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Douglas F-4 Phantom II "1958"

The Douglas A-1 Skyraider (formerly known as AD Skyraider) is an American single-seat attack aircraft that saw service between the late 1940s and early 1980s. The Skyraider had a remarkably long and successful career; it became a piston-powered, propeller-driven anachronism in the jet age, and was nicknamed "Spad", after the French World War I fighter

Douglas: F-4E Phantom II

Role Interceptor, fighter-bomber
National origin United States
Manufacturer McDonnell Aircraft Corporation
McDonnell Douglas
First flight 27 May 1958
Introduction 1961
Retired 1992 (United Kingdom) 1996 (U.S. combat use)
Status In limited service
Primary users United States Air Force (historical)
United States Navy (historical) / United States Marine Corps 
Produced 1958–1981
Number built 5,195
Variants McDonnell Douglas Phantom FG.1/FGR.2


Douglas Aircraft

The McDonnell Douglas F-4 Phantom II is a tandem two-seat, twin-engine, all-weather, long-range supersonic jet interceptor and fighter-bomber

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Douglas
F-4E Phantom "1958

The McDonnell Douglas F-4 Phantom II is a tandem two-seat, twin-engine, all-weather, long-range supersonic jet interceptor and fighter-bomber originally developed by McDonnell Aircraft for the United States Navy.[2] Proving highly adaptable, it first entered service with the Navy in 1961[3] before it was adopted by the United States Marine Corps and the United States Air Force, and by the mid-1960s it had become a major part of their air arms.[4] Phantom production ran from 1958 to 1981 with a total of 5,195 aircraft built, making it the most produced American supersonic military aircraft in history, and cementing its position as an iconic combat aircraft of the Cold War.[

Design

 

Unlike the U.S. Navy and U.S. Marine Corps, which flew the Phantom with a Naval Aviator (pilot) in the front seat and a Naval Flight Officer as a radar intercept officer (RIO) in the back seat, the USAF initially flew its Phantoms with a rated Air Force Pilot in front and back seats. Pilots usually did not like flying in the back seat;[19] while the GIB, or “guy in back”, could fly and ostensibly land the aircraft, he had fewer flight instruments and a very restricted forward view. The Air Force later assigned a rated Air Force Navigator qualified as a weapon/targeting systems officer (later designated as weapon systems officer or WSO) in the rear seat instead of another pilot

Operators

Operators

 Greece
 Iran
 South Korea
 Turkey

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Douglas F-4E Phantom II (1958)

The F-4 Phantom II remained in use by the U.S. in the reconnaissance and Wild Weasel (Suppression of Enemy Air Defenses) roles in the 1991 Gulf War, finally leaving service in 1996.[10][11] It was also the only aircraft used by both U.S. flight demonstration teams: the United States Air Force Thunderbirds (F-4E) and the United States Navy Blue Angels (F-4J).[4][12][13] The F-4 was also operated by the armed forces of 11 other nations. Israeli Phantoms saw extensive combat in several Arab–Israeli conflicts, while Iran used its large fleet of Phantoms, acquired before the fall of the Shah, in the Iran–Iraq War.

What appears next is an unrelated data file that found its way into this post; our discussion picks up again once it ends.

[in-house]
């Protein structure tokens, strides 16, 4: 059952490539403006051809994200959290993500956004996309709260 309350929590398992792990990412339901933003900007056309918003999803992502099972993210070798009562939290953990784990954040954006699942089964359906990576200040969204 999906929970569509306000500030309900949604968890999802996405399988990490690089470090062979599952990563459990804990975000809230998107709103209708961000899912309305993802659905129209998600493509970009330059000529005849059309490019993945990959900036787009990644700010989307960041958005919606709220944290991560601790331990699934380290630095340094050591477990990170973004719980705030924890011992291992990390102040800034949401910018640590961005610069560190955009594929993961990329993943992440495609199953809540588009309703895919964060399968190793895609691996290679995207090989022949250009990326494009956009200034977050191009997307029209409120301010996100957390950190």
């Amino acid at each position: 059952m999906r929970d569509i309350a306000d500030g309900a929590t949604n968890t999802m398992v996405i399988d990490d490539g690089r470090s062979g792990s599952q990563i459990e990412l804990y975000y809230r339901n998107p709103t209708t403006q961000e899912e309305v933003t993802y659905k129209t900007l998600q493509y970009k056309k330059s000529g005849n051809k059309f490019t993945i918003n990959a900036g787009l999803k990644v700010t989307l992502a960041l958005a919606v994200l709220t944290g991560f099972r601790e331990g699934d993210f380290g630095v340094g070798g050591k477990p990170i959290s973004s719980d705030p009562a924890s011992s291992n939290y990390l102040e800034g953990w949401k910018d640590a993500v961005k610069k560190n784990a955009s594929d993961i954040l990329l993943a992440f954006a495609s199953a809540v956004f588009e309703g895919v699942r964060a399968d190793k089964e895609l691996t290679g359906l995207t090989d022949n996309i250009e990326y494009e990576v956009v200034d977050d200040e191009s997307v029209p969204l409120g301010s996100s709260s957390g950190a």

Specifications

General characteristics

  • Crew: 2
  • Length: 63 ft 0 in (19.2 m)
  • Wingspan: 38 ft 5 in (11.7 m)
  • Height: 16 ft 5 in (5 m)
  • Empty weight: 30,328 lb (13,757 kg)
  • Gross weight: 41,500 lb (18,824 kg)
  • Max takeoff weight: 61,795 lb (28,030 kg)
  • Powerplant: 2 × General Electric J79-GE-17A after-burning turbojet engines, 11,905 lbf (52.96 kN) thrust each dry, 17,845 lbf (79.38 kN

Performance

  • Maximum speed: 1,280 kn (1,470 mph, 2,370 km/h) at 40,000 ft 
  • Maximum speed: Mach 2.23
  • Cruise speed: 510 kn (580 mph, 940 km/h)
  • Combat range: 370 nmi (420 mi, 680 km)
  • Ferry range: 1,457 nmi (1,677 mi, 2,699 km)
  • Service ceiling: 60,000 ft (18,000 m)
  • Thrust/weight: 0.86 at loaded weight, 0.58 at MTOW
  • Takeoff roll: 4,490 ft (1,370 m) at 53,814 lb (24,410 kg)
  • Landing roll: 3,680 ft (1,120 m) at 36,831 lb (16,706 kg)
  • Armament

    E-model has a 20 mm (0.787 in) M61A1 Vulcan cannon mounted internally under the nose, 640 roundsUp to 18,650 lb (8,480 kg) of weapons on nine external hardpoints, including general-purpose bombs, cluster bombs, TV- and laser-guided bombs, rocket pods, air-to-ground missiles, anti-ship missiles, gun pods, and nuclear weapons. Reconnaissance, targeting, electronic countermeasures and baggage pods, and external fuel tanks may also be carried.4× AIM-9 Sidewinders on wing pylons, Israeli F-4 Kurnass 2000 carried Python-3, Japanese F-4EJ Kai carry AAM-3AIM-7 Sparrow in fuselage recesses.

Aircrafttoaal encyclopedia

"Speed is life" was F-4 pilots' slogan. The Phantom's greatest advantage in air combat was acceleration and thrust, which permitted a skilled pilot to engage and disengage from the fight at will. MiGs usually could outturn the F-4 because of the high drag on its airframe; as a massive fighter aircraft designed to fire radar-guided missiles from beyond visual range, the F-4 lacked the agility of its Soviet opponents and was subject to adverse yaw during hard maneuvering.